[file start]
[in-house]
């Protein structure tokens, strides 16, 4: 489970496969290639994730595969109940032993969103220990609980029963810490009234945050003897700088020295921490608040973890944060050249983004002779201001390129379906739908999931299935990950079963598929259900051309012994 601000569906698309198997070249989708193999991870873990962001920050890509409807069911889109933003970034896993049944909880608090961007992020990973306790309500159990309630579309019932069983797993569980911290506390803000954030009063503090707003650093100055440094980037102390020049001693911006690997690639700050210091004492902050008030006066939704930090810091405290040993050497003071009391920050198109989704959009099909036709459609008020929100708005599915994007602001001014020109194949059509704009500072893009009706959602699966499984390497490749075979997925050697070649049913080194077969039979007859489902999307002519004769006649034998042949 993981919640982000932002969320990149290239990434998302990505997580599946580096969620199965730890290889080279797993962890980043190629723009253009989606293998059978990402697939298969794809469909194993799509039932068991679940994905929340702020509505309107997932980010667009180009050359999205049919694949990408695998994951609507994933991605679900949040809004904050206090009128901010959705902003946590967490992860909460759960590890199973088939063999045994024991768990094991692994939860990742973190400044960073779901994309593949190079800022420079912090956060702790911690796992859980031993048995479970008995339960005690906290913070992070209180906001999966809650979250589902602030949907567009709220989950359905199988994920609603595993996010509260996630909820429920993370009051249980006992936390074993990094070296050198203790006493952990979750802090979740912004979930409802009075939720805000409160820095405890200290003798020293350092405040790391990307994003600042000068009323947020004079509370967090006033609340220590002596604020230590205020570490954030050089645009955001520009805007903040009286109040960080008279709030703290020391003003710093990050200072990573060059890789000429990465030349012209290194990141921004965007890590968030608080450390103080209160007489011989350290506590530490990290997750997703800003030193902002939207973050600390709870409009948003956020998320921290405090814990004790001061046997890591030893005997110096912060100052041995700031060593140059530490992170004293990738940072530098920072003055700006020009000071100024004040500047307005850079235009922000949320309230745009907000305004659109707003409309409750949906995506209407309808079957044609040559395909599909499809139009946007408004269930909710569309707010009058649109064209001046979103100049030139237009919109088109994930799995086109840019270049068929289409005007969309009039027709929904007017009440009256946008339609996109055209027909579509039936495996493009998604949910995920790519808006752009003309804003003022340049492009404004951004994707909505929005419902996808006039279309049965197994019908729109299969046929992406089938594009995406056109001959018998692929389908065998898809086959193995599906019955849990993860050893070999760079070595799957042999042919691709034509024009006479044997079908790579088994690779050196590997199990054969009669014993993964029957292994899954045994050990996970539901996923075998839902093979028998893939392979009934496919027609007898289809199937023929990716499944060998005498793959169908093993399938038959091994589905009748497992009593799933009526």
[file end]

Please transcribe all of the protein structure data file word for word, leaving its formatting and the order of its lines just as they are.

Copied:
[in-house]
């Protein structure tokens, strides 16, 4: 489970496969290639994730595969109940032993969103220990609980029963810490009234945050003897700088020295921490608040973890944060050249983004002779201001390129379906739908999931299935990950079963598929259900051309012994 601000569906698309198997070249989708193999991870873990962001920050890509409807069911889109933003970034896993049944909880608090961007992020990973306790309500159990309630579309019932069983797993569980911290506390803000954030009063503090707003650093100055440094980037102390020049001693911006690997690639700050210091004492902050008030006066939704930090810091405290040993050497003071009391920050198109989704959009099909036709459609008020929100708005599915994007602001001014020109194949059509704009500072893009009706959602699966499984390497490749075979997925050697070649049913080194077969039979007859489902999307002519004769006649034998042949 993981919640982000932002969320990149290239990434998302990505997580599946580096969620199965730890290889080279797993962890980043190629723009253009989606293998059978990402697939298969794809469909194993799509039932068991679940994905929340702020509505309107997932980010667009180009050359999205049919694949990408695998994951609507994933991605679900949040809004904050206090009128901010959705902003946590967490992860909460759960590890199973088939063999045994024991768990094991692994939860990742973190400044960073779901994309593949190079800022420079912090956060702790911690796992859980031993048995479970008995339960005690906290913070992070209180906001999966809650979250589902602030949907567009709220989950359905199988994920609603595993996010509260996630909820429920993370009051249980006992936390074993990094070296050198203790006493952990979750802090979740912004979930409802009075939720805000409160820095405890200290003798020293350092405040790391990307994003600042000068009323947020004079509370967090006033609340220590002596604020230590205020570490954030050089645009955001520009805007903040009286109040960080008279709030703290020391003003710093990050200072990573060059890789000429990465030349012209290194990141921004965007890590968030608080450390103080209160007489011989350290506590530490990290997750997703800003030193902002939207973050600390709870409009948003956020998320921290405090814990004790001061046997890591030893005997110096912060100052041995700031060593140059530490992170004293990738940072530098920072003055700006020009000071100024004040500047307005850079235009922000949320309230745009907000305004659109707003409309409750949906995506209407309808079957044609040559395909599909499809139009946007408004269930909710569309707010009058649109064209001046979103100049030139237009919109088109994930799995086109840019270049068929289409005007969309009039027709929904007017009440009256946008339609996109055209027909579509039936495996493009998604949910995920790519808006752009003309804003003022340049492009404004951004994707909505929005419902996808006039279309049965197994019908729109299969046929992406089938594009995406056109001959018998692929389908065998898809086959193995599906019955849990993860050893070999760079070595799957042999042919691709034509024009006479044997079908790579088994690779050196590997199990054969009669014993993964029957292994899954045994050990996970539901996923075998839902093979028998893939392979009934496919027609007898289809199937023929990716499944060998005498793959169908093993399938038959091994589905009748497992009593799933009526």